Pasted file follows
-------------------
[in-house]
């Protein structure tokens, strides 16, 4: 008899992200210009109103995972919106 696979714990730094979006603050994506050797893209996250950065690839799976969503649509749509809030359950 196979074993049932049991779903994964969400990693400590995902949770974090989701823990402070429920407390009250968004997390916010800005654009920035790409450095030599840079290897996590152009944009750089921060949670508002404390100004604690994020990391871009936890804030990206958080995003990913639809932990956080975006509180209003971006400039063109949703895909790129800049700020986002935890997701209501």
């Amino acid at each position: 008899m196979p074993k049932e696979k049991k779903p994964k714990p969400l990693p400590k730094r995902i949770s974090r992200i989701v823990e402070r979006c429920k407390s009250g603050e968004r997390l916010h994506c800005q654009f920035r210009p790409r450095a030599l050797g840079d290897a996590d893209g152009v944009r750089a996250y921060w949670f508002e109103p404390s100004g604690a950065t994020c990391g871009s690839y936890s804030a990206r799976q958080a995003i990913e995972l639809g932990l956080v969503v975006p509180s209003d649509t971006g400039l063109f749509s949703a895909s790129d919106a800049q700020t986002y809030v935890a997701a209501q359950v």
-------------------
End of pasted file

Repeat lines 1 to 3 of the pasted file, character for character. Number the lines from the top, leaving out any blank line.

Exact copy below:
[in-house]
């Protein structure tokens, strides 16, 4: 008899992200210009109103995972919106 696979714990730094979006603050994506050797893209996250950065690839799976969503649509749509809030359950 196979074993049932049991779903994964969400990693400590995902949770974090989701823990402070429920407390009250968004997390916010800005654009920035790409450095030599840079290897996590152009944009750089921060949670508002404390100004604690994020990391871009936890804030990206958080995003990913639809932990956080975006509180209003971006400039063109949703895909790129800049700020986002935890997701209501």
């Amino acid at each position: 008899m196979p074993k049932e696979k049991k779903p994964k714990p969400l990693p400590k730094r995902i949770s974090r992200i989701v823990e402070r979006c429920k407390s009250g603050e968004r997390l916010h994506c800005q654009f920035r210009p790409r450095a030599l050797g840079d290897a996590d893209g152009v944009r750089a996250y921060w949670f508002e109103p404390s100004g604690a950065t994020c990391g871009s690839y936890s804030a990206r799976q958080a995003i990913e995972l639809g932990l956080v969503v975006p509180s209003d649509t971006g400039l063109f749509s949703a895909s790129d919106a800049q700020t986002y809030v935890a997701a209501q359950v």